Sadly, IT managers and companies don’t necessarily put green tech at the top of their IT strategies. It is estimated only 5 percent of data centres are currently green, primarily as a result of decision-making being predominantly driven by cost-savings and competitiveness. Nonetheless, cloud computing is already greener than many people would believe, but there are some steps the industry can take to become even more green.

Renewable energy is certain to play a major part. Apple has recently boasted of a target of 100 percent renewable energy company-wide, including data its data centres (its aforementioned North Carolina centre is powered by a 100-acre, 20-megawatt solar panel), and Google currently uses renewable energy to power 34% of their systems.

Latest research now suggests the cloud will continue to become increasingly environment-friendly, as the global market for green data centres is expected to grow from $17.1 billion in 2012 to $45.4 billion by 2016.

How do you think data centres of the future will be powered? Let us know in the comments below.

(Image Source: Giancarlo Liguori / Shutterstock.com)

By Daniel Price

About Daniel Price

Daniel is a Manchester-born UK native who has abandoned cold and wet Northern Europe and currently lives on the Caribbean coast of Mexico. A former Financial Consultant, he now balances his time between writing articles for several industry-leading tech (CloudTweaks.com & MakeUseOf.com), sports, and travel sites and looking after his three dogs.

View Website
View All Articles

Sorry, comments are closed for this post.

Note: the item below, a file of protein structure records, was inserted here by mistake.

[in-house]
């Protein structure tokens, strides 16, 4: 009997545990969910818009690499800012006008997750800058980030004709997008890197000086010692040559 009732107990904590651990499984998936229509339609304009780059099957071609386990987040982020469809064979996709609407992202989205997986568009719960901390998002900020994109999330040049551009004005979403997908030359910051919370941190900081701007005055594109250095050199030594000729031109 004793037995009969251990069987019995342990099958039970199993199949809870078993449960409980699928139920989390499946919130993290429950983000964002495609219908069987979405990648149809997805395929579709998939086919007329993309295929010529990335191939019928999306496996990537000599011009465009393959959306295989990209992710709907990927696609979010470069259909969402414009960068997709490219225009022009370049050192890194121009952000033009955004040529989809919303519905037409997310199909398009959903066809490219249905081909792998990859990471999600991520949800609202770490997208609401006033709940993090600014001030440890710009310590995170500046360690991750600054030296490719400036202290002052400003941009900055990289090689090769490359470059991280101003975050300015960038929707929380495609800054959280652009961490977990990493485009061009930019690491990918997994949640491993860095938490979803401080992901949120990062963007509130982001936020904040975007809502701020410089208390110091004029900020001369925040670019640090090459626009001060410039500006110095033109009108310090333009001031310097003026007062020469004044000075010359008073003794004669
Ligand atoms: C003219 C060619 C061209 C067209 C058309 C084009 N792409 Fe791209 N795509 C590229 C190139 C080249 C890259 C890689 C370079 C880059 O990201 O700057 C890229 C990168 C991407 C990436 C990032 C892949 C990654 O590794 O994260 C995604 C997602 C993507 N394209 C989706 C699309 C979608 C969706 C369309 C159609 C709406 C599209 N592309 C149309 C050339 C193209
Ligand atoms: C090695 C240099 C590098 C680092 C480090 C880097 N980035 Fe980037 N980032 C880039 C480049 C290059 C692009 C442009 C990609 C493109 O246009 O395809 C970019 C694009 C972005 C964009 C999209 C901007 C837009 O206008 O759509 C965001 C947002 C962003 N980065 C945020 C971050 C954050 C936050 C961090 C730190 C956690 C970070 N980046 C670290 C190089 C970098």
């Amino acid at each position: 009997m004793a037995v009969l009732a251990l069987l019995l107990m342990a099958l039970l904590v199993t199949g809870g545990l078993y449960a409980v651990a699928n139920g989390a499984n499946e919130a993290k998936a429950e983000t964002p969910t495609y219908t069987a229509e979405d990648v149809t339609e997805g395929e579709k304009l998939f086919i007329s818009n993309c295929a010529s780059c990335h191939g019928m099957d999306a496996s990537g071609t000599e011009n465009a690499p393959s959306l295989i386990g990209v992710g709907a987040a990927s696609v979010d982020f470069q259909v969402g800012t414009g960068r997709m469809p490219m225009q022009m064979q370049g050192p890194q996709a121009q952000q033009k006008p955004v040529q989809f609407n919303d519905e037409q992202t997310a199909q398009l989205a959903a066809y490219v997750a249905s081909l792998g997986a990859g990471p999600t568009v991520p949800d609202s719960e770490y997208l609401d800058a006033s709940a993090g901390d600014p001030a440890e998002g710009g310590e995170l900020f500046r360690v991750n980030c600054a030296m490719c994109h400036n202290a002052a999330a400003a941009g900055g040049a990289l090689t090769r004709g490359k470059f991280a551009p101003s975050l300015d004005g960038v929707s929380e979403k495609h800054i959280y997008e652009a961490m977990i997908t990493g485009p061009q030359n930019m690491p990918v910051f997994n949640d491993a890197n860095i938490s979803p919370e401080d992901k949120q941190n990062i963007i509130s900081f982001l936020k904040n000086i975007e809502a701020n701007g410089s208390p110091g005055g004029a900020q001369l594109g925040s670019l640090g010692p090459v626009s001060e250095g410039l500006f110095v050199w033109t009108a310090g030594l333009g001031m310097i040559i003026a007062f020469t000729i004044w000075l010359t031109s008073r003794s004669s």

Comics
Ending The Great Enterprise Disconnect

Ending The Great Enterprise Disconnect

Five Requirements for Supporting a Connected Workforce It used to be that enterprises dictated how workers spent their day: stuck in a cubicle, tied to an enterprise-mandated computer, an enterprise-mandated desk phone with mysterious buttons, and perhaps an enterprise-mandated mobile phone if they traveled. All that is history. Today, a modern workforce is dictating how…

The Cancer Moonshot: Collaboration Is Key

The Cancer Moonshot: Collaboration Is Key

Cancer Moonshot In his final State of the Union address in January 2016, President Obama announced a new American “moonshot” effort: finding a cure for cancer. The term “moonshot” comes from one of America’s greatest achievements, the moon landing. If the scientific community can achieve that kind of feat, then surely it can rally around…

Four Recurring Revenue Imperatives

Four Recurring Revenue Imperatives

Revenue Imperatives “Follow the money” is always a good piece of advice, but in today’s recurring revenue-driven market, “follow the customer” may be more powerful. Two recurring revenue imperatives highlight the importance of responding to, and cherishing customer interactions. Technology and competitive advantage influence the final two. If you’re part of the movement towards recurring…